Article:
In Sant Tukaram, the very pure offering of bhakti as devotion is conveyed by the way Pagnis, as Tuka, sings and dances his abhangas or hymns for Vithala, his God.  It is not staged as a performance, either for the idol of Vithoba, which is before him in the temple or for his surrounding kirthankaris or singing and dancing devotees.  Pagnis’s entire body and face is turned inwards.  We see him moving his eyes, his lips, and his upper body to reach the Vithala who is within him.  This is the God who is being woken up, the God that lies underneath his breath of singing words.  These marvelous musical gestes are then brilliantly contrapunted (if that is the correct musical term I am grasping for) by contrasting them with those of his corrupt rival Salo Malo, who constantly plagiarizes Tuka’s abhanyas and presents them ostentatiously through the carefully rehearsed performative abhinarjaas or gestures of the popular tamasha entertainer.

We see this in the film’s very first abhanga or hymn “Pandurang dhyani/Pandurang-mani” (God becomes yours/when you constantly recite him in your mind).  We see Tuka completely lost in the singing of it during the credit sequence.  The utter simplicity and the genuine transparency with which he immerses himself in the hymn, seated with his eyes completely closed, is then sharply contrasted with Salo Malo’s exaggerated performing of it as his abhanga in Vithala’s crowded temple.  Tuka’s solitary grace is replaced by Salo Malo’s excessive theatrics.  Tuka’s humble clothing bears no ornamentation like Salo Malo’s embroidered attire.  The verbal purity of Tuka’s utterances as they emerge from his lips are so far above Salo Malo’s dramatic falsettos, where, his pronouncement of the shabd or word dhyani, for instance, is literally suspended, merely for effect, by a theatrically created khatka or pause.

Similarly, when Tuka ends his abhanga or hymn with his customary signature of “Tuka mahne or “Says Tuka,” he utters this for Vithala’s sake.  It is his direct address to his god with whom he has been having a personal and intimate discourse.  But when Salo Malo punctuates “Salo Mhane,” it is addressed to his fawning audience.  He, as performer, wants the verbal response of an “Ah” from them as an “appreciation.”  God is nowhere in his horizon, and so there is a repetition of his verbal signature, this time essayed by one of his accompanying singers who actually intones “Salo Mahne” in a much lower octave in case some members of his audience have failed to respond to his master.

Tuka’s instruments too are very simple, usually a tal and a pair of chiplyas or castanets.  Salo Malo, however, surrounds himself with two accompanying singers armed with a veena, a tal, with also a pakhawaj player on the side.  God does not need such extravagant paraphernalia which introduces, instead, a false layer of spectacle.  In true bhakti or devotion, all spectacle has to be avoided.  It is a private enactment bearing only two witnesses—God and his devotee!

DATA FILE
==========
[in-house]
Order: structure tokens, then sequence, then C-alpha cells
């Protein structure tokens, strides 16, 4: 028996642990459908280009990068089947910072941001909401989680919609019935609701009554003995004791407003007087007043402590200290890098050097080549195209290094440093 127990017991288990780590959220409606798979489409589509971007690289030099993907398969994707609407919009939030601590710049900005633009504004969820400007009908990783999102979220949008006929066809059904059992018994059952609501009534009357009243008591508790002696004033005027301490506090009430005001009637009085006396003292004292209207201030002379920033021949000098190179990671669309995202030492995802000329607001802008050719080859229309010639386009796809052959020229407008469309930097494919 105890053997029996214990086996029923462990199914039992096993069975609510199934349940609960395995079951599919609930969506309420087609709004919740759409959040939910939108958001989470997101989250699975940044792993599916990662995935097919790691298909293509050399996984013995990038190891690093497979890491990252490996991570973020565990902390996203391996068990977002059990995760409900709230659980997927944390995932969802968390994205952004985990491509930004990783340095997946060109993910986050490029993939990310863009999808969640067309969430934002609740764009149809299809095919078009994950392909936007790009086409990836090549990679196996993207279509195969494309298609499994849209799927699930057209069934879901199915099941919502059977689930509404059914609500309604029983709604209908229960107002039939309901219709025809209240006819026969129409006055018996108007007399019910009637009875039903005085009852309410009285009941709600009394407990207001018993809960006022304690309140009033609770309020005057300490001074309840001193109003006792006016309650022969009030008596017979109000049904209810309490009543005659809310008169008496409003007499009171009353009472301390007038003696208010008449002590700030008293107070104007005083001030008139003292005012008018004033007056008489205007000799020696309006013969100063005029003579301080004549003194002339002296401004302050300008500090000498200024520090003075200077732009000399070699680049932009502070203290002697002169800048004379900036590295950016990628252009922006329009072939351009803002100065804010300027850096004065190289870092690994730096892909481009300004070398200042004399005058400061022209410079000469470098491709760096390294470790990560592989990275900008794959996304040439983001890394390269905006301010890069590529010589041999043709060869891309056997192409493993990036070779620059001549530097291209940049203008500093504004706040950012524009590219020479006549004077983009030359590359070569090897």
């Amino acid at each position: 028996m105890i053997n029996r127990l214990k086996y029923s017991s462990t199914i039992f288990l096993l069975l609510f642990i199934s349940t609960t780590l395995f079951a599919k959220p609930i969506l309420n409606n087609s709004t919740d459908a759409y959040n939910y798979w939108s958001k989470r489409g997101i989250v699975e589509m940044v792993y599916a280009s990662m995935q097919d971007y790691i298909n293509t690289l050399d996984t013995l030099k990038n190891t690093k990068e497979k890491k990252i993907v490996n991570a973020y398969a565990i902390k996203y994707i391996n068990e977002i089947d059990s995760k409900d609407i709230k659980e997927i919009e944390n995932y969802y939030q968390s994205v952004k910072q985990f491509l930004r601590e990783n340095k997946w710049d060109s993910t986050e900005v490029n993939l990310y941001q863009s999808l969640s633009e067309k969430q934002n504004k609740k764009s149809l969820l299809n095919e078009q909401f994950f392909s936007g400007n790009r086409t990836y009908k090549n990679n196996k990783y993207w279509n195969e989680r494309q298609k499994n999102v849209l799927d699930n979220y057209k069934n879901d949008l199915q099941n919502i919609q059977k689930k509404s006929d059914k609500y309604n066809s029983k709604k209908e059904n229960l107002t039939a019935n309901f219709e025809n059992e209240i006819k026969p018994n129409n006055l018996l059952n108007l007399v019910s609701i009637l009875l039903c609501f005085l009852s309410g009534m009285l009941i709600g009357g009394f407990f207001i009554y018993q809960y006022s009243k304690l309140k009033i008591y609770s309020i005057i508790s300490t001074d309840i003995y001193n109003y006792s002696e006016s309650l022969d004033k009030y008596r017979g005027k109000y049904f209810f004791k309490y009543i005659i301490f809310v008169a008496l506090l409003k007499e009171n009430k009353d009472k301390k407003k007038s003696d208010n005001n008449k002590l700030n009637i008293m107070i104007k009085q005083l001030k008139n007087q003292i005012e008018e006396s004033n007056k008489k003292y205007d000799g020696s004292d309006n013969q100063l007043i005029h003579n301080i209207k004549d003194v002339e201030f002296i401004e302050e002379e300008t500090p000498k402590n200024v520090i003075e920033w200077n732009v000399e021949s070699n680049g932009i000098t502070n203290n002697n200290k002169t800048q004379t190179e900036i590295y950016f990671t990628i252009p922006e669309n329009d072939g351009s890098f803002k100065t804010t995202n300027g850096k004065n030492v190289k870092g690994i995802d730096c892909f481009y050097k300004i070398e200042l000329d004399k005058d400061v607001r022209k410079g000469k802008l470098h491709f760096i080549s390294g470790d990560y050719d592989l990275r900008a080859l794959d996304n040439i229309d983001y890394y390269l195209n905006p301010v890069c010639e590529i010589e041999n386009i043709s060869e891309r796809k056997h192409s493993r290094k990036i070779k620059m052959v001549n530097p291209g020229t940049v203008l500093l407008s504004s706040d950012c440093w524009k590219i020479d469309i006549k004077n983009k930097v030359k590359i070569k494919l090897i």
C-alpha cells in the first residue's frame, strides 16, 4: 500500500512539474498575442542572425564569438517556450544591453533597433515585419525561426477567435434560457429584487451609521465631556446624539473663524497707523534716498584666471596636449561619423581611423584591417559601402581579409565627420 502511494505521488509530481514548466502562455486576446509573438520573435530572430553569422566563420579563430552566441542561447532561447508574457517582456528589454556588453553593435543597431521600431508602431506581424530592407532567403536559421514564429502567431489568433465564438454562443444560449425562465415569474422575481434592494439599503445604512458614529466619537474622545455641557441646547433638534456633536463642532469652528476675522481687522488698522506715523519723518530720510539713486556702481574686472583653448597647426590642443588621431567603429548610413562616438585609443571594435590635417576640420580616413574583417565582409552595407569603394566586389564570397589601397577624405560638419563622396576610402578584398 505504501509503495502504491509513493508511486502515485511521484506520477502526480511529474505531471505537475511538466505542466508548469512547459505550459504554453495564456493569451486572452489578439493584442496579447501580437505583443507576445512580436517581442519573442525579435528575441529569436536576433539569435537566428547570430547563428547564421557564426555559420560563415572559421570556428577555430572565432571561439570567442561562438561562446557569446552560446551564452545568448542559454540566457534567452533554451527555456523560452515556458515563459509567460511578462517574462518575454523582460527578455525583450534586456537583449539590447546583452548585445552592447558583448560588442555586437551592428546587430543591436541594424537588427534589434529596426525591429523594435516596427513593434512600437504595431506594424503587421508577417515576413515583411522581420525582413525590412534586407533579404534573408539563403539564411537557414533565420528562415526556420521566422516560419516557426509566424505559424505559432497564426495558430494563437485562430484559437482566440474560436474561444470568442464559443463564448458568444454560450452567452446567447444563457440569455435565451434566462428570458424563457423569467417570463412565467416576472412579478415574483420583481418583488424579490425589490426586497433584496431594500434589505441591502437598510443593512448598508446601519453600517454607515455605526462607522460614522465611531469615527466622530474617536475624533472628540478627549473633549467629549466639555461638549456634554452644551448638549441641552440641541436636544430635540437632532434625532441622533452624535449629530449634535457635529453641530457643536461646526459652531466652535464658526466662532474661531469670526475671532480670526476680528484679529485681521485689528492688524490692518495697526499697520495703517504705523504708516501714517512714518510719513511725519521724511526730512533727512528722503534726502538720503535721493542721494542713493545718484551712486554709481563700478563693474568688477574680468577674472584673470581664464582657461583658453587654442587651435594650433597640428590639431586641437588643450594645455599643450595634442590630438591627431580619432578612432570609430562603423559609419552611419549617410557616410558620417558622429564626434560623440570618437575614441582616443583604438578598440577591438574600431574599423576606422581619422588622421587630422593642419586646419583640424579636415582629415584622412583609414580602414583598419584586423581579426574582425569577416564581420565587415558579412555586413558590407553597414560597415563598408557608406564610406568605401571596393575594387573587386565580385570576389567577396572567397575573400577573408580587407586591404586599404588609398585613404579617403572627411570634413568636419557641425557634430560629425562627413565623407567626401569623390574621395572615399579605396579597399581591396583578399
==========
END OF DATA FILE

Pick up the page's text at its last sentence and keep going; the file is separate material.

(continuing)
Tuka’s musical abhanga tradition is exemplified even by his wife, Jijai.  When we first meet her, she is washing her buffalo and singing softly to the beast with the same kind of reverence her husband does when he sings to his Vithala.  But her singing is interrupted by her crazy husband who enters her patio softly singing his Pandarang dhyani abhanga.  She stops singing and flies into a rage because Tuka’s devotion to that “black god” has constantly ruined her household and driven her family to poverty.  From her pragmatic point of view, her songs are only addressed to those, like her buffalo, who in its younger and more healthier years provided milk for their starving children.  It does not have “a stone heart” as her husband’s “blackstone idol of Vithoba.  But whenever we see her performing her chores for the family, she always does them willingly and lovingly by constantly singing to herself.  It is bhakti or devotion of another kind, but it bears the same significance of purity.

Jijai’s singing is very effectively contrasted with the Salo Malo musical tradition.  When Salo Malo hurries to his mistress, the courtesan Sundara, to declare the success of his “stolen abhanga” which he hopes will defeat Tuka’s popularity, he asks her to sing a lavani to celebrate this moment.  Lavani songs celebrate eroticism in a bold and frank manner.  They were usually performed by women who functioned outside the codes of decency and respectability like courtesans and professional singers and dancers.  When Sundara sings her lavani, it is artificially rendered.  It is a song that lacks any kind of integrity.  It involves skills that are expected from her as a performer for which she will be monetarily rewarded.  It is also a song that is expected to be rendered as an aphrodisiac—a musical foreplay resulting in the inevitable sex which is to follow.

Another theme that unites both films is the celebration of nature.  “How good it is to stop doing, thinking and struggling and give it all up to nature, to become her thing, her concern,” muses the young doctor in Boris Pasternak‘s Dr. ZhivagoKazantzakis‘s Zorba also talks about nature as that “divine whirlwind which can convert bread, water and meat into thought and action” in Zorba the Greek.